Vapor (Crash Course): Setup & Overview

I’ve been dabbling with Server Side Swift over the last few weeks and unfortunately there isn’t as much documentation as I’d have liked. Over the next few articles, I’ll take you through the entire process of creating a production application from scratch, adding custom routes, serving views, futures, and finally deploying the project to our own VPS and enabling HTTPS through a SSL certificate.

First, let’s install Vapor.

The easiest way is through Homebrew. If you don’t have it already, just run the following command in Terminal:

/bin/bash -c "$(curl -fsSL"

Now, we need to tell Homebrew where to find Vapor:

brew tap vapor/homebrew-tap


brew updatebrew install vapor

Now we’re ready to create a project using one of Vapor’s default templates.

vapor new HackerNews — template= HackerNews/vapor buildvapor xcode -y

The -y parameter tells Vapor to open up the Xcode project once it’s created.

Great! Now we have our project set up. Let’s take a quick look at the important files.


This is where we can specify any 3rd party dependencies we want to use and then use Swift Package Manager to install them. In this case we’re using Vapor and Leaf (which will be used to render our HTML pages). Though the template we’ve used only installs Vapor & Leaf, you can see in the video that they introduce quite a few sub-dependencies.

We’ll put our actual backend code in the App folder.


Called when the Vapor project is run and is used to inject environment properties into your project — for example, whether the app should be launched in a dev, test, or production mode.

It then calls configure to set up any services and middleware you’ve defined and finally, it boots your application.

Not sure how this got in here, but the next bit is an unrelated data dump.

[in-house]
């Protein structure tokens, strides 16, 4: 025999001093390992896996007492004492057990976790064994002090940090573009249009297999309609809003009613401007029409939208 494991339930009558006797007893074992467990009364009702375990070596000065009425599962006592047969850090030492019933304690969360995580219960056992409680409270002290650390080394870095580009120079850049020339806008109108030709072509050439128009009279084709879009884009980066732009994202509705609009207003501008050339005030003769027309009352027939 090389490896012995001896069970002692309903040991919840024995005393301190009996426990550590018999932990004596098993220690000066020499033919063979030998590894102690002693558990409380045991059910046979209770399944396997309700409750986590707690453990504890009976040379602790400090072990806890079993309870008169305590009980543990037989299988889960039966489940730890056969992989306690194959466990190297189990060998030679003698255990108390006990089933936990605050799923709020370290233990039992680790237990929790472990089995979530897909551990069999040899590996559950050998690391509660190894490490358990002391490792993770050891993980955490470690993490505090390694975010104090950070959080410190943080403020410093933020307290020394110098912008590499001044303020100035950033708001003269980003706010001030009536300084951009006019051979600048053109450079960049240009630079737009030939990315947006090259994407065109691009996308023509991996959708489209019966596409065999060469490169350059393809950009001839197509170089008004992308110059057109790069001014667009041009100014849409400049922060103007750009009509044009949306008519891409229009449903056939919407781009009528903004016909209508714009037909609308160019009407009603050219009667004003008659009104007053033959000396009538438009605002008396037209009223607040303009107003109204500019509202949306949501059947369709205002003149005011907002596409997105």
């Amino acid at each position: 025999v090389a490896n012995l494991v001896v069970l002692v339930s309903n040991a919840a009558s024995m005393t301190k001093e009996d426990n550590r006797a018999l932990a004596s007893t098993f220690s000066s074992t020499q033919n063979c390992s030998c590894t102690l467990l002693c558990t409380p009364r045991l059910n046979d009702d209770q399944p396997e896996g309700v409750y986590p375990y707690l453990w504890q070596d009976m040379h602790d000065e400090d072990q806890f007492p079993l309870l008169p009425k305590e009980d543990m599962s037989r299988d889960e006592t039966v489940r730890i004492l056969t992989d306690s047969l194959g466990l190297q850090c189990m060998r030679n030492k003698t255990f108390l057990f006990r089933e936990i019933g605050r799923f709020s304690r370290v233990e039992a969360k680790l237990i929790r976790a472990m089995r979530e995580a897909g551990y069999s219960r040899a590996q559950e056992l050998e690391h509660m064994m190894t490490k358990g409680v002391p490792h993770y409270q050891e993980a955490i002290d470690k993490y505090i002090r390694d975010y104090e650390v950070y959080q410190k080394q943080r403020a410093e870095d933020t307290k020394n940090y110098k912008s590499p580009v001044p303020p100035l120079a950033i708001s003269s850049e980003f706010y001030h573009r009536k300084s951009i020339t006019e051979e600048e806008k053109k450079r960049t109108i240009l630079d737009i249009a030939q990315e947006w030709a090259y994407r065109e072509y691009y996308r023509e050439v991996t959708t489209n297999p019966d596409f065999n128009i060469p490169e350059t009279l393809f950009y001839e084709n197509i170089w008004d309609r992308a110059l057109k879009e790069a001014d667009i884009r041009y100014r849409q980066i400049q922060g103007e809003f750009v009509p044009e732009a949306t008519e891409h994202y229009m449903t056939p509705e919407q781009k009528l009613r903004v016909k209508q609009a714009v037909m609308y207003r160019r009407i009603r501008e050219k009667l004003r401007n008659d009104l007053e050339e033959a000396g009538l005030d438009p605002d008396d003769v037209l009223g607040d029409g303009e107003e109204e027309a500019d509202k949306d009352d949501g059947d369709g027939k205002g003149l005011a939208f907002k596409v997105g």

If you want to perform some actions or change some settings like the hostname or the port before the server starts, you’d do that in boot.swift.

You generally won’t need to touch the app or boot files.


This is where we customize our application and do things like configure the use of our 3rd party dependencies like Leaf.

config.prefer(LeafRenderer.self, for: ViewRenderer.self)

If we didn’t have this line, the app wouldn’t know to pass the views over to Leaf to manage rendering.

// Register middlewarevar middlewares = MiddlewareConfig() middlewares.use(FileMiddleware.self) middlewares.use(ErrorMiddleware.self)services.register(middlewares)

The lines above register the middleware that serves all of the static files in your Public directory. Without these lines, your CSS files, images, fonts, etc wouldn’t load.

You could also specify multiple router objects here, register middleware, configure our database connection, etc.

Everything else you see in this class is standard Vapor default code.

Finally, we have our Resources & Public folder.

This folder, Resources/Views, is the default location Leaf looks too to find the HTML pages to serve.

Public is where you would put any additional resources your website needs: Javascript files, CSS, images, fonts, etc.

Hopefully, you now have a basic understanding of the steps required to create a Vapor project and its structure. Though this article was pretty high-level, the step by step implementation guide in the next installment should help paint a more complete picture.

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Senior iOS Engineer @ Turo. Previously, Scoop Technologies & Porsche Digital

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